Insulin has usually been the last resort for those of us who have type 2 diabetes. "If you don't shape up, I'm going to make you inject insulin," is a threat we may hear from our doctors.
When all else fails and our blood sugar is still too high after trying the pills for diabetes, many of us go on insulin, although usually with reluctance. But by that time most of the beta cells of our pancreas that store and release insulin into the bloodstream have also failed.
Ongoing research at Toronto's Mount Sinai Hospital suggests that we've got it backwards. When people with type 2 diabetes take insulin for a short term soon after their diagnosis, it can have long-term effects.
Last month the journal Diabetes Care published a study by the Mount Sinai research group that showed how short-term intensive insulin therapy can reduce glycemic variability. Only the abstract is online, but my friend and colleague, Dr. Bill Quick, kindly sent me a copy of the full text.
A higher level of glycemic variability may increase the risk of dangerously low blood sugar in the short term and of diabetes complications in the long term. Insulin reduced the variability of more than half of the 61 participants between the first and last week of a four-week study.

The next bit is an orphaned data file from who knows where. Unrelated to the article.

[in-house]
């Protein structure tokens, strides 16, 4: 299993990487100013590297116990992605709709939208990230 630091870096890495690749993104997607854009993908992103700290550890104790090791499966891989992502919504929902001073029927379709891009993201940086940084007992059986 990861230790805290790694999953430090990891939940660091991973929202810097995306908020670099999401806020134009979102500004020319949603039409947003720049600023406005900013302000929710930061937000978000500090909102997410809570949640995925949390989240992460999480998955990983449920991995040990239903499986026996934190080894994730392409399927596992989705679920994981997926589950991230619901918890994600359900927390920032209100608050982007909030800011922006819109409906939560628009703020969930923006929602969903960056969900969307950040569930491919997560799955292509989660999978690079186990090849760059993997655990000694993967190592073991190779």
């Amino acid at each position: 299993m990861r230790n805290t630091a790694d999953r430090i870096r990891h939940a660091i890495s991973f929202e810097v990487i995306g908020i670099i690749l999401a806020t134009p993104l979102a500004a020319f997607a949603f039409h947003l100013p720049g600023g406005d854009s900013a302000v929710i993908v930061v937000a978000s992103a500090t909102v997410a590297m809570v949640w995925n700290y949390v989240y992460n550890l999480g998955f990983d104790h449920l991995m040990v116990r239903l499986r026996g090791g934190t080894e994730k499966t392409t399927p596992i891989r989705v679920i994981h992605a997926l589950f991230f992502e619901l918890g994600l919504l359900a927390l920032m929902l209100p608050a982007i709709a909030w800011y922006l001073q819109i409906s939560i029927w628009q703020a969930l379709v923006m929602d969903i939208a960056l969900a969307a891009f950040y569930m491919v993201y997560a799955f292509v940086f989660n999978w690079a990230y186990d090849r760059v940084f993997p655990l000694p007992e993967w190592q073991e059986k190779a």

Earlier reports by this research group showed that intensive insulin treatment for two to three weeks can keep the remaining beta cells functioning for up to two years and in some cases for even longer. The Toronto team published four articles in the past two years in leading journals describing how their study of this therapy is developing.
Lead by Dr. Ravi Retnakaran, an endocrinologist at Mount Sinai's Leadership Sinai Centre for Diabetes, the team has begun to demonstrate that when introduced early in the course of diabetes, treatment with short-term insulin therapy for two to three weeks can restore the body's ability to make and use insulin. These are the two key problems that cause type 2 diabetes.
The treatment doesn't work for everyone, and so far at least only few people have kept their diabetes in remission for more than two years. Not surprisingly, people who at the start of their treatment who have lower fasting blood sugar levels are more likely to achieve remission of their diabetes than people with higher levels. But surprisingly, those who had a higher body-mass index were more likely to get remission. After one year about 46 percent of all of the people studied were still in remission; after two years the proportion was 42 percent.
"Traditionally, by the time the patient is prescribed insulin therapy to treat diabetes, it's too late to reverse the disease process," Dr. Retnakaran says. "When we treat patients temporarily with intensive insulin therapy for three weeks early in the course of disease, it is possible to improve the ability of the body to make and use its own insulin."
He hopes that his group's studies will encourage the medical community to use this new strategy "to potentially reverse type 2 diabetes in its early stages." If that were permanent, it would be huge news. But even a one or two year holiday from high blood sugar that intensive insulin therapy already offers would greatly improve the quality of life for many of us.